decided: February 8, 1960.
DEAR PUBLICATION & RADIO, INC., A NEW JERSEY CORPORATION, PETITIONER APPELLANT
COMMISSIONER OF INTERNAL REVENUE.
Before GOODRICH and KALODNER, Circuit Judges and WOOD, District Judge.
KALODNER, Circuit Judge.
Is the sale of stock of a corporation pursuant to a state "deadlock" statute providing for its dissolution in the event of a stalemate between equally divided directors and stockholders, a "requisition" or "condemnation" within the meaning of Section 112(f) of the Internal Revenue Code of 1939, as amended?*fn1
The question, of first impression, is presented by this petition for review of the Decision of the Tax Court of the United States which answered it in the negative.
The facts pertinent to the issue may be summarized as follows:
At the times critical here, petitioner, Dear Publication & Radio, Inc.,*fn2 a New Jersey corporation ("taxpayer") and Post-Standard Company,*fn3 a New York corporation ("Post-Standard") each owned 50 per cent of the capital stock of The Evening Journal Association, a New Jersey corporation ("Association") which published The Jersey Journal, a daily newspaper in Jersey City, New Jersey.Association had four directors, two chosen by taxpayer and two by PostStandard. They were unable to agree with respect to the management of Association and a stalemate resulted.In 1948, Post-Standard brought suit in the Superior Court of New Jersey to dissolve and liquidate Association under the New Jersey "deadlock" dissolution statute, (New Jersey General Corporation Law, Title 14, Revised Statutes 14:1315, N.J.S.A.). After prolonged litigation the Superior Court of New Jersey in July, 1951,*fn4 rendered its opinion in which it held that Association's petition for dissolution should be granted, and that a receiver be appointed by the court to sell its assets.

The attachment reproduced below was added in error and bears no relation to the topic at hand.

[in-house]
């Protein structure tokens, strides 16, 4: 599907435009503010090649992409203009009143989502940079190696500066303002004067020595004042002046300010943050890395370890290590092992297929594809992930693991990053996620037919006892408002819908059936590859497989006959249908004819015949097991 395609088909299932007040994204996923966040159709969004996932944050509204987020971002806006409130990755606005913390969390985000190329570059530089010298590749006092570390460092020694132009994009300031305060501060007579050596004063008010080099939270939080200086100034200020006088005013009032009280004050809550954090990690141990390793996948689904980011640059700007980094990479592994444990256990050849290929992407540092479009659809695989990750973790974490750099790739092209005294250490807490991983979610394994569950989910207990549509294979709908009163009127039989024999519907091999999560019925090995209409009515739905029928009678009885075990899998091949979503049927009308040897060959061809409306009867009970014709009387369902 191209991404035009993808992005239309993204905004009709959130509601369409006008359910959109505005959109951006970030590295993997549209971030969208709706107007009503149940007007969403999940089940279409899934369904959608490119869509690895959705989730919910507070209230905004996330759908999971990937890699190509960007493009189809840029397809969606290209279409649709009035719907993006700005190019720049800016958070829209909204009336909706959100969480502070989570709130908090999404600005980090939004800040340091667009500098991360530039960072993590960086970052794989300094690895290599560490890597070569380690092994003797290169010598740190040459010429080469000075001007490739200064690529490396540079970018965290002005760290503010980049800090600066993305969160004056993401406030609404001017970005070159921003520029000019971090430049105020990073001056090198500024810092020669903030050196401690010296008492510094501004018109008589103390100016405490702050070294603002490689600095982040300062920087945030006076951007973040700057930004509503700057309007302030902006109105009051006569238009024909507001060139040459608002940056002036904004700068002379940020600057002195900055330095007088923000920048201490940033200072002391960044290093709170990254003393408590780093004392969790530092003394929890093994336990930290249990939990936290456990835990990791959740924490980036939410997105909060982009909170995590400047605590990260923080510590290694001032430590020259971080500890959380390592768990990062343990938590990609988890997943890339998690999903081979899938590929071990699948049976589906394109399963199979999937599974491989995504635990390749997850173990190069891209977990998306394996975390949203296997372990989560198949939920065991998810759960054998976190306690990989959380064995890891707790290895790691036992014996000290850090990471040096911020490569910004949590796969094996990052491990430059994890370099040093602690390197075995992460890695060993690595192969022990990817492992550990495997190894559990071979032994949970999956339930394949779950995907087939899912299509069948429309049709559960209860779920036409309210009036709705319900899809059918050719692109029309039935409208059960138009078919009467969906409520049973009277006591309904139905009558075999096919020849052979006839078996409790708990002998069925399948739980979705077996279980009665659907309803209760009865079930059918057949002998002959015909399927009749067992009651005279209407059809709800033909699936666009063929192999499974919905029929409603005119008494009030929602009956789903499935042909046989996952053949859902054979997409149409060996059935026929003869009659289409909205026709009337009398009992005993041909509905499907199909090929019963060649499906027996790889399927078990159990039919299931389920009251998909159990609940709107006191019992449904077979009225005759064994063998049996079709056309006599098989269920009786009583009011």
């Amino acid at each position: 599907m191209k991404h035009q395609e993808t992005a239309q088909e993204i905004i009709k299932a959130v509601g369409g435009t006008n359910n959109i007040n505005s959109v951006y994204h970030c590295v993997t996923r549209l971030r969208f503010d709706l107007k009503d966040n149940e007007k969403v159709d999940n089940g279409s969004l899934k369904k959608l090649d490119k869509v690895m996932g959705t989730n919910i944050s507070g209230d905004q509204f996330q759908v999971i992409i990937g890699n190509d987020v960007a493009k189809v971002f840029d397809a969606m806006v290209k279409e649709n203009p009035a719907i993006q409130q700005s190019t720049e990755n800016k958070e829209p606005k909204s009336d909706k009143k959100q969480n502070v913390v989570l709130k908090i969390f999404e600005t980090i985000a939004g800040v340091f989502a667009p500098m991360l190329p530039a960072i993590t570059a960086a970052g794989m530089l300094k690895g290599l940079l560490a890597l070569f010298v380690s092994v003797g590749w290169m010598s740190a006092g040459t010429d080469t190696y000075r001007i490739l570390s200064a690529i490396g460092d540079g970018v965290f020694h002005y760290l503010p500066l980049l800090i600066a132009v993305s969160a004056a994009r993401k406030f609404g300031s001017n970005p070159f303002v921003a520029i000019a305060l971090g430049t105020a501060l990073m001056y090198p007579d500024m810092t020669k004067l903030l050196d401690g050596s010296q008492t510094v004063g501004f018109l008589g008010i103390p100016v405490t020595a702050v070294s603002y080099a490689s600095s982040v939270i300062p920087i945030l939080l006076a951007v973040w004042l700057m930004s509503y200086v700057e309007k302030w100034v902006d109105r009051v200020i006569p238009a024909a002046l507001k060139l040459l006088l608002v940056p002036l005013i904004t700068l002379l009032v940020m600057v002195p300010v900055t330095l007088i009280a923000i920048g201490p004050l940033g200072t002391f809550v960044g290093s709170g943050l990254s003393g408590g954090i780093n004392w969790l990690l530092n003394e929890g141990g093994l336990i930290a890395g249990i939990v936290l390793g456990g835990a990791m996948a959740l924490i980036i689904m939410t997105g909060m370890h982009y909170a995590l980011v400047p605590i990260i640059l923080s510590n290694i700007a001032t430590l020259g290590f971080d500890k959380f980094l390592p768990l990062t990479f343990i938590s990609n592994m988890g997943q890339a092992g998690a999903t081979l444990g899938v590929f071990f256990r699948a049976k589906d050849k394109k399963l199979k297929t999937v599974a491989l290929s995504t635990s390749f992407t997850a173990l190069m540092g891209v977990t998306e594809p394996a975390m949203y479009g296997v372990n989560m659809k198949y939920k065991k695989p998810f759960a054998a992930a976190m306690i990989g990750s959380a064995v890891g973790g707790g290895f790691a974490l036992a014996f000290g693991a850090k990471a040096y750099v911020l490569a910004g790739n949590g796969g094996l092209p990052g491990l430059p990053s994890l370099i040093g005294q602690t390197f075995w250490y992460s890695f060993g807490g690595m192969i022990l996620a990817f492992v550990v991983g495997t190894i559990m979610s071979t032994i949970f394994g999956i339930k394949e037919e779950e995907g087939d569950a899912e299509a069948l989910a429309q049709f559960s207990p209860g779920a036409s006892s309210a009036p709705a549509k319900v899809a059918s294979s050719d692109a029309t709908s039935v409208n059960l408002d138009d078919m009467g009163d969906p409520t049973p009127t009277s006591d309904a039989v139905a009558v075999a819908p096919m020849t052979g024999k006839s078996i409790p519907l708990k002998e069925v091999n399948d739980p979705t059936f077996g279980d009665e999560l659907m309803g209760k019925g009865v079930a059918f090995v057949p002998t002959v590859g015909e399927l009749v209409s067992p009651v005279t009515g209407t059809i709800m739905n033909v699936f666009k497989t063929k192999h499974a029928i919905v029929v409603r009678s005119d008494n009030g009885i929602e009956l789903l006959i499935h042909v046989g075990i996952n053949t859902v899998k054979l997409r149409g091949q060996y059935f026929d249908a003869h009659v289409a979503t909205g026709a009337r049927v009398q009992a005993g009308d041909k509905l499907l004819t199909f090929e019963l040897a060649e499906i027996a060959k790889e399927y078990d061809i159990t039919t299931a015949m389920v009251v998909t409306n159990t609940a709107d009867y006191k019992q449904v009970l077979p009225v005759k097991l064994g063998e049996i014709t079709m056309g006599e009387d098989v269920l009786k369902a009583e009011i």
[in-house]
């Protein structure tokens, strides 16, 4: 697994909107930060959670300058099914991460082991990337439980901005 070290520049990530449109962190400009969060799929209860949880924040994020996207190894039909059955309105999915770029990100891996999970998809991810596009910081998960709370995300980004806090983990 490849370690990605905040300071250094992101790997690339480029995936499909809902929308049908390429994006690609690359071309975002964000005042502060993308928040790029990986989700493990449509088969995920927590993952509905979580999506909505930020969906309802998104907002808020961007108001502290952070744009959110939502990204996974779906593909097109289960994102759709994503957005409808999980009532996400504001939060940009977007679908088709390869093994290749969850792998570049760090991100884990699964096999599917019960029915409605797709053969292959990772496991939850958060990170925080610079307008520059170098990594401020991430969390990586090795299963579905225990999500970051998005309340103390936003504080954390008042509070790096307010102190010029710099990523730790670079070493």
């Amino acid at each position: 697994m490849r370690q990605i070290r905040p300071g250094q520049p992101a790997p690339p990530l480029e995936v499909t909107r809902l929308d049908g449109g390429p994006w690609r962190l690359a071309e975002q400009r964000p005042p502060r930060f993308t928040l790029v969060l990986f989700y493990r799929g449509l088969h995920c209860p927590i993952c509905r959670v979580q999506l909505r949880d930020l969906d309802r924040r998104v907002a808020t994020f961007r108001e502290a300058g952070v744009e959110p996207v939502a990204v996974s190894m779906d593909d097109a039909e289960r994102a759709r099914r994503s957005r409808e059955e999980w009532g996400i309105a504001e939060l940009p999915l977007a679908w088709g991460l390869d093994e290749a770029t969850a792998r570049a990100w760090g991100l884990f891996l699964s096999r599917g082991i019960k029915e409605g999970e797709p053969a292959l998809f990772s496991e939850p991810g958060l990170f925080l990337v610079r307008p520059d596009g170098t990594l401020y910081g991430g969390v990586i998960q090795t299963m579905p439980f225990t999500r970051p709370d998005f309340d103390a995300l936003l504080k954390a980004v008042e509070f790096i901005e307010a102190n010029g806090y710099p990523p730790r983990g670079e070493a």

Prior to the entry of the court's judgment, taxpayer and Post-Standard entered into a competitive bidding agreement whereby each agreed to bid for the other's 50 per cent stock interest in Association. At an auction which followed in October, 1951, taxpayer's stock interest was bid in by Post-Standard for $2,310,000. Payment was made several days later, and the stock assigned. Subsequently, the action in the Superior Court of New Jersey was dismissed on application of the parties. Thereafter, taxpayer used the proceeds of the sale of its stock to purchase other newspaper properties and in its income tax for the fiscal year in question (1952) did not report its gain from the sale of its stock in Association. It so acted on its theory that such sale, under the circumstances recited, was an "involuntary conversion" within the meaning of Section 112(f) of the 1939 Code. The Commissioner, however, disagreed. He determined that there was a net long-term capital gain on the sale in 1952 of $1,546,719.98*fn5 and assessed a deficiency of income tax in the amount of $402,155.94. The Tax Court agreed with the Commissioner.*fn6 In doing so it specifically rejected taxpayer's contention that the sale of its stock was an "involuntary conversion" and held it was not made "under threat or imminence of requisition or condemnation" within the meaning of Section 112 (f) of the 1939 Code.*fn7 In doing so it stated:
"Under the New Jersey statute, the court is merely empowered to decree the dissolution of a corporation where the management and ownership is equally divided and in disagreement. In such a situation, there is no taking by governmental authority, much less a taking for public purposes. There was no threat or imminence of a requisition in the instant case."